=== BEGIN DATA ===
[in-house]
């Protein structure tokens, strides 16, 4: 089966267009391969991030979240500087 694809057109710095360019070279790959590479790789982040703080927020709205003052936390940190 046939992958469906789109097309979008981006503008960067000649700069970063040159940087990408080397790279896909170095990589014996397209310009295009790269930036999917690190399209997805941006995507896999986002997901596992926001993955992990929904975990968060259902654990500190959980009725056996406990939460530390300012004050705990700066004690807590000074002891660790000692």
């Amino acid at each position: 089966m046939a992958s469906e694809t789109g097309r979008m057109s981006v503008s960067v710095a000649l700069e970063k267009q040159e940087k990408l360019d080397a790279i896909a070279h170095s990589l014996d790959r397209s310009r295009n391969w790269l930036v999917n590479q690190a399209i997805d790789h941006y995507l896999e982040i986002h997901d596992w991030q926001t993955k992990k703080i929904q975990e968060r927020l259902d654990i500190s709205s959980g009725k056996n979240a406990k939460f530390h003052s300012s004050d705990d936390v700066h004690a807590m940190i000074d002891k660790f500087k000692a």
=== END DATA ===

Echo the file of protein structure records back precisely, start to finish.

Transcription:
[in-house]
């Protein structure tokens, strides 16, 4: 089966267009391969991030979240500087 694809057109710095360019070279790959590479790789982040703080927020709205003052936390940190 046939992958469906789109097309979008981006503008960067000649700069970063040159940087990408080397790279896909170095990589014996397209310009295009790269930036999917690190399209997805941006995507896999986002997901596992926001993955992990929904975990968060259902654990500190959980009725056996406990939460530390300012004050705990700066004690807590000074002891660790000692």
């Amino acid at each position: 089966m046939a992958s469906e694809t789109g097309r979008m057109s981006v503008s960067v710095a000649l700069e970063k267009q040159e940087k990408l360019d080397a790279i896909a070279h170095s990589l014996d790959r397209s310009r295009n391969w790269l930036v999917n590479q690190a399209i997805d790789h941006y995507l896999e982040i986002h997901d596992w991030q926001t993955k992990k703080i929904q975990e968060r927020l259902d654990i500190s709205s959980g009725k056996n979240a406990k939460f530390h003052s300012s004050d705990d936390v700066h004690a807590m940190i000074d002891k660790f500087k000692a």